Amy Grant attended the Live at Music Center: Concert Celebrating Jerry Moss in LA a couple weeks ago on January 14 where she opened up about her recovery process since suffering a concussion after a bicycle accident in July last year.
Regaining and maintaining memory and stamina have been the main concern for the “Baby Boy” singer since the accident.
“I don’t remember the beginning of it,” she told E! News at the concert event. “My memory is still coming back, and the stamina, they say 12-18 months after an injury like that.”
Her memory is also a factor when performing her songs in concert, especially struggling with remembering lyrics.
“So far, right now, I use a teleprompter,” she said. “There’s one tonight. I’m so glad. I used a teleprompter on the Christmas Tour.”
Grant was forced to postpone the Fall portion of her tour last year so that she could focus on recovering. Her manager, Jennifer Cooke, broke the news to fans as the tour dates approached.
“Just as she did after her heart surgery, we are amazed at how fast she heals,” Cooke said just after the accident. “However, although she is doing much better, we have made the difficult decision to postpone her fall tour so she can concentrate on her recovery and rebuild her stamina.”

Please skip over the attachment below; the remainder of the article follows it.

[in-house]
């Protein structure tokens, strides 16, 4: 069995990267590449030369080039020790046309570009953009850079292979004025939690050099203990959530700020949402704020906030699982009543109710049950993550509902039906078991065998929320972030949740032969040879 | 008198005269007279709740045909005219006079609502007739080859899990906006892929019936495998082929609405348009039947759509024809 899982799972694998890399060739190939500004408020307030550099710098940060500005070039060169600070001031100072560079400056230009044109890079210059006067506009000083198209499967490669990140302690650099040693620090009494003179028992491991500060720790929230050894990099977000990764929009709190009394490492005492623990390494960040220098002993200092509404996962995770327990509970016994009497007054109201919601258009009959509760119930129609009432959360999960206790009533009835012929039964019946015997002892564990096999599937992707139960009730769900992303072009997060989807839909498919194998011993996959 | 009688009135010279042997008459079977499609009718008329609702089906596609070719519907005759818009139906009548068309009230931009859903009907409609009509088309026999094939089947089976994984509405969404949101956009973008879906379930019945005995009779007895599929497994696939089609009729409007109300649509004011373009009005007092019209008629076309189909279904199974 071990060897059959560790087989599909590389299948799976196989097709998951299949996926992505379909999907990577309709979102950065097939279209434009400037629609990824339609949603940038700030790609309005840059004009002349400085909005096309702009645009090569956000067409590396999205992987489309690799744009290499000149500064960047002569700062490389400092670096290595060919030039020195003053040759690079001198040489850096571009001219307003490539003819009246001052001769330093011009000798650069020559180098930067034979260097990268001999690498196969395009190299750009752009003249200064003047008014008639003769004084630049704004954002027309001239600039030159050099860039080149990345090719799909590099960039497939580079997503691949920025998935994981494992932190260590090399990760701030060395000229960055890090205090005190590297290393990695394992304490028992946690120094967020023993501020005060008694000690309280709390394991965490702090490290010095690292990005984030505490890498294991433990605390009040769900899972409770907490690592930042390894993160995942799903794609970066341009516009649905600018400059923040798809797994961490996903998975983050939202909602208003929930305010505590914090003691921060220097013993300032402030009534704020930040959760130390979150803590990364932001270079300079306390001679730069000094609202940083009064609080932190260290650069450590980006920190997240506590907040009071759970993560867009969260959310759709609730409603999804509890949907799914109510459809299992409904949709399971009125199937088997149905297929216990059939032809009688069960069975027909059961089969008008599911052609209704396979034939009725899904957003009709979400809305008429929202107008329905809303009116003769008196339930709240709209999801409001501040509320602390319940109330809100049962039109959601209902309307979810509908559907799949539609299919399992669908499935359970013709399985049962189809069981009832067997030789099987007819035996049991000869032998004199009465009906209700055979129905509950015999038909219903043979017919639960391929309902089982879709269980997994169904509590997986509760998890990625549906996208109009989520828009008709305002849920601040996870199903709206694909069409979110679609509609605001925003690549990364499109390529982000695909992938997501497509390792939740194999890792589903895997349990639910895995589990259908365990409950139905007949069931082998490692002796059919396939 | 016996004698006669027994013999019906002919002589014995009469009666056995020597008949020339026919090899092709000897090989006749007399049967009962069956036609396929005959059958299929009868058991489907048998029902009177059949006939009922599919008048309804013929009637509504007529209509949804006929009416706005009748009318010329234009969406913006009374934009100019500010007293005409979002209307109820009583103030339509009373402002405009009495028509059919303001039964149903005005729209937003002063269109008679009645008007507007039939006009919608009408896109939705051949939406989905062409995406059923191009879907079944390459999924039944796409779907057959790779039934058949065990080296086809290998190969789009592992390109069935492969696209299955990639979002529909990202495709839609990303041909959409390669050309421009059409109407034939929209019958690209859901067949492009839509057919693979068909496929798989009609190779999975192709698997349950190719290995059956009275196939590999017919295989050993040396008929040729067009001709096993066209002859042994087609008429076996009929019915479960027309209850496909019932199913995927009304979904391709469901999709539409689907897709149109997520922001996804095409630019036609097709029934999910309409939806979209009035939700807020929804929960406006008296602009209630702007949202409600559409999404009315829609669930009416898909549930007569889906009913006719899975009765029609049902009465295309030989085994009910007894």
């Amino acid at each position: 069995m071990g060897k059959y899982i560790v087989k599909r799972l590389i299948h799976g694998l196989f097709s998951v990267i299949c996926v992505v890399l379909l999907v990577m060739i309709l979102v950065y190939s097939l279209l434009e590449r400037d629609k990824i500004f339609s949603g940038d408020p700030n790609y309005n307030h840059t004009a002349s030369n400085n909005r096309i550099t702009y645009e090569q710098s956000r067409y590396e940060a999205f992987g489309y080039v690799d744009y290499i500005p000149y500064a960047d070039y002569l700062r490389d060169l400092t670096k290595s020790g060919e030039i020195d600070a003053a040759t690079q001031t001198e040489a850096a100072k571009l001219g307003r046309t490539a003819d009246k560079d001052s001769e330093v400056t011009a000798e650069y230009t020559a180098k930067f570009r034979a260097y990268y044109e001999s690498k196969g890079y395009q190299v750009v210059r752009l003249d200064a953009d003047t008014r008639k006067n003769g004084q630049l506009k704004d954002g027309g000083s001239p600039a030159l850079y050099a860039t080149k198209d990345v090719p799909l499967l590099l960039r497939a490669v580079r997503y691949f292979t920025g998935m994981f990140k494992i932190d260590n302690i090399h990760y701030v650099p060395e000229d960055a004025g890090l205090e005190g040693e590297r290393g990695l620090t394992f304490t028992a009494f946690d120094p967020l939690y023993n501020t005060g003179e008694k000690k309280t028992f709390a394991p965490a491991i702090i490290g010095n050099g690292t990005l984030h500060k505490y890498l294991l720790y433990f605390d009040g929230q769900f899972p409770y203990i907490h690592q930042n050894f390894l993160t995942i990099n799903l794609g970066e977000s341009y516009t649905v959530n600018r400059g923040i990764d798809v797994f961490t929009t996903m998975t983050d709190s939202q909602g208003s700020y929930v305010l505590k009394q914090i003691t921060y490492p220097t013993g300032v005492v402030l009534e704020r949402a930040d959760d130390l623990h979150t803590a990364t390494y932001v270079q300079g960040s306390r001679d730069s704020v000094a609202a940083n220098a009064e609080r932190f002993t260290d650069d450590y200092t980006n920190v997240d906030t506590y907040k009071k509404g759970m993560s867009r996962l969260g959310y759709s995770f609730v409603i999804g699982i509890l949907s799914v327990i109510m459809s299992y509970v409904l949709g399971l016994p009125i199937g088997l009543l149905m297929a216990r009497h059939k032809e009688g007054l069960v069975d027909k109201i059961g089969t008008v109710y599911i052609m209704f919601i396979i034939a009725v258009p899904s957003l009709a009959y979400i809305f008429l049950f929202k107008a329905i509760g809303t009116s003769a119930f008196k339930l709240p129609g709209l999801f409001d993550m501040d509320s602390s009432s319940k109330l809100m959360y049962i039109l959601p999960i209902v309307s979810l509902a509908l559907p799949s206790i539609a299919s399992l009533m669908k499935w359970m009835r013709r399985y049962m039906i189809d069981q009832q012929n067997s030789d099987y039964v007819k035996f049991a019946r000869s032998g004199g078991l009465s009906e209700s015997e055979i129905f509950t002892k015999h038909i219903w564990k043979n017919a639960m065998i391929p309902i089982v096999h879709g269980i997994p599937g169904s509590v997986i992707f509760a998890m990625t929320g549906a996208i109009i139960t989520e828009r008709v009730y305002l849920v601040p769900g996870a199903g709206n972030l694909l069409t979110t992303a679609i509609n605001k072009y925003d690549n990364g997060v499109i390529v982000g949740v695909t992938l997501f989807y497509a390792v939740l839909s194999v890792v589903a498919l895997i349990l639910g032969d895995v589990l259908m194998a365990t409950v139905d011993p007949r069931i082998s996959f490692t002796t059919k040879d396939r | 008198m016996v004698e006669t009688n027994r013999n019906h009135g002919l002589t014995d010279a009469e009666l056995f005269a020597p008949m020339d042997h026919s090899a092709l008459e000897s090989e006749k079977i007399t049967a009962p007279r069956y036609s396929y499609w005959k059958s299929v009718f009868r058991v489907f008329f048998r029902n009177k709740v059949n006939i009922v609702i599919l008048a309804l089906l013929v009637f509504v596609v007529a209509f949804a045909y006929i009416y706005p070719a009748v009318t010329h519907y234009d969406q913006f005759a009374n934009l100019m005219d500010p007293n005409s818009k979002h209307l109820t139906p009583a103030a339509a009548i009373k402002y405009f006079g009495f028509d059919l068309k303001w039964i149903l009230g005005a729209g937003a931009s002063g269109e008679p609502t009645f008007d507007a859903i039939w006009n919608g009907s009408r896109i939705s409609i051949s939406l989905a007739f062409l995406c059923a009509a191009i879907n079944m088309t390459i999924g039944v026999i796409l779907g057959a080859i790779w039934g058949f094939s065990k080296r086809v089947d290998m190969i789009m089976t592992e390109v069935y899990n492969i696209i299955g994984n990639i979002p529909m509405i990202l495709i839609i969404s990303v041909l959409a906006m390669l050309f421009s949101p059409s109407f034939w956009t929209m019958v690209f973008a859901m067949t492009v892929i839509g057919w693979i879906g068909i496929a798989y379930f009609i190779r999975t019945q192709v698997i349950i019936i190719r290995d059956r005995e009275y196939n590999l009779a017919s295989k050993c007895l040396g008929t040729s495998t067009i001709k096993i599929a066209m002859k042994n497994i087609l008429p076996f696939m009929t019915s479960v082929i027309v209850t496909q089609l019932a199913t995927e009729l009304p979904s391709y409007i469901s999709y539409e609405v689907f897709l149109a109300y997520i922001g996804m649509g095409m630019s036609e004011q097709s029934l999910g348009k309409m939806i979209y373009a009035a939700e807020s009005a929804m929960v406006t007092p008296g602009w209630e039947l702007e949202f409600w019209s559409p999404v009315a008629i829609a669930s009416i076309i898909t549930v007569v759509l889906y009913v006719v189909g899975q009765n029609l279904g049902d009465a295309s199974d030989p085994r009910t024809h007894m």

Grant told People at the recent concert event that her husband, Vince Gill, has been a huge rock for her throughout her recovery.
“The biggest thing was in the two months after the wreck, it was really depressing,” she said. “Everything canceled, and I just said, ‘What if I’m never all the way back?’”
She continued, “And he said, ‘Things happen to people every day, and you just have to take one day at a time, and we’re here, and I love you.’ And that just kind of made every day of the journey okay. And I do feel fantastic.”
“I’m glad for every day,” she added.
She shared a story with E! News of a recent dinner date with an old friend where her memory failed her and opened her eyes to just how much the accident has affected her brain.
“So, I was at dinner the other night with a high school friend. We used to spend the night at each other’s houses. I said, ‘I’m embarrassed to ask you, are you and your husband still together?’ She said that Douglas died seven years ago, and it was like I had just heard it for the first time!”
Hopeful for the future, Grant looks at her memory issues with a sort of comedic optimism, calling her current state as a “blessing” in certain circumstances.
“The brain is all about reconnecting all those things. But it’s also been a bit of a blessing. Like, I saw someone at the airport, and they said, ‘Hey it’s good to see you!’ I said, ‘Call me crazy. You’re going to have to tell me your name!’ It was someone I knew. Everyone would like this excuse! Everyone should do this.”
“It makes life easier to just say the truth of what is,” she added.